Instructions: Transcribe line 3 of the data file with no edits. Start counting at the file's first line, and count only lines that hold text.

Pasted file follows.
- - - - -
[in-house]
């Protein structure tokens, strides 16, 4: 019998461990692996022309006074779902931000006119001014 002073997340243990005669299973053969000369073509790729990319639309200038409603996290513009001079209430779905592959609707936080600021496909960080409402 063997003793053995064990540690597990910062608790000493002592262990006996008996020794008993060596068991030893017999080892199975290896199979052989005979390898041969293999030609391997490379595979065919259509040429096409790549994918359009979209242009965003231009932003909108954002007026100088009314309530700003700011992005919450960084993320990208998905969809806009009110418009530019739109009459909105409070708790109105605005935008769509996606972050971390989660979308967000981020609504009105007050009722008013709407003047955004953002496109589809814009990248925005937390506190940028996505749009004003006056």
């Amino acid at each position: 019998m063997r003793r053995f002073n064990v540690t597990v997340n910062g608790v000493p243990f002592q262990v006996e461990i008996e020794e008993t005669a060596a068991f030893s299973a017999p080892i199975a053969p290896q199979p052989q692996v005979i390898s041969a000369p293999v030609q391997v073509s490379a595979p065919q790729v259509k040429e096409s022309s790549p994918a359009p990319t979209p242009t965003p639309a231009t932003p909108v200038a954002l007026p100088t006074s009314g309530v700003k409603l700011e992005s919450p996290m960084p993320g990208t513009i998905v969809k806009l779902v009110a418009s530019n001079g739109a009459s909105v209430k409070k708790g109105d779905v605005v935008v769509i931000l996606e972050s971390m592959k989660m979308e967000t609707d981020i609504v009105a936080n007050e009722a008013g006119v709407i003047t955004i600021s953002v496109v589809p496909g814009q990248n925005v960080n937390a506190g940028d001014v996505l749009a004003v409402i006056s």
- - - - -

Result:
């Amino acid at each position: 019998m063997r003793r053995f002073n064990v540690t597990v997340n910062g608790v000493p243990f002592q262990v006996e461990i008996e020794e008993t005669a060596a068991f030893s299973a017999p080892i199975a053969p290896q199979p052989q692996v005979i390898s041969a000369p293999v030609q391997v073509s490379a595979p065919q790729v259509k040429e096409s022309s790549p994918a359009p990319t979209p242009t965003p639309a231009t932003p909108v200038a954002l007026p100088t006074s009314g309530v700003k409603l700011e992005s919450p996290m960084p993320g990208t513009i998905v969809k806009l779902v009110a418009s530019n001079g739109a009459s909105v209430k409070k708790g109105d779905v605005v935008v769509i931000l996606e972050s971390m592959k989660m979308e967000t609707d981020i609504v009105a936080n007050e009722a008013g006119v709407i003047t955004i600021s953002v496109v589809p496909g814009q990248n925005v960080n937390a506190g940028d001014v996505l749009a004003v409402i006056s």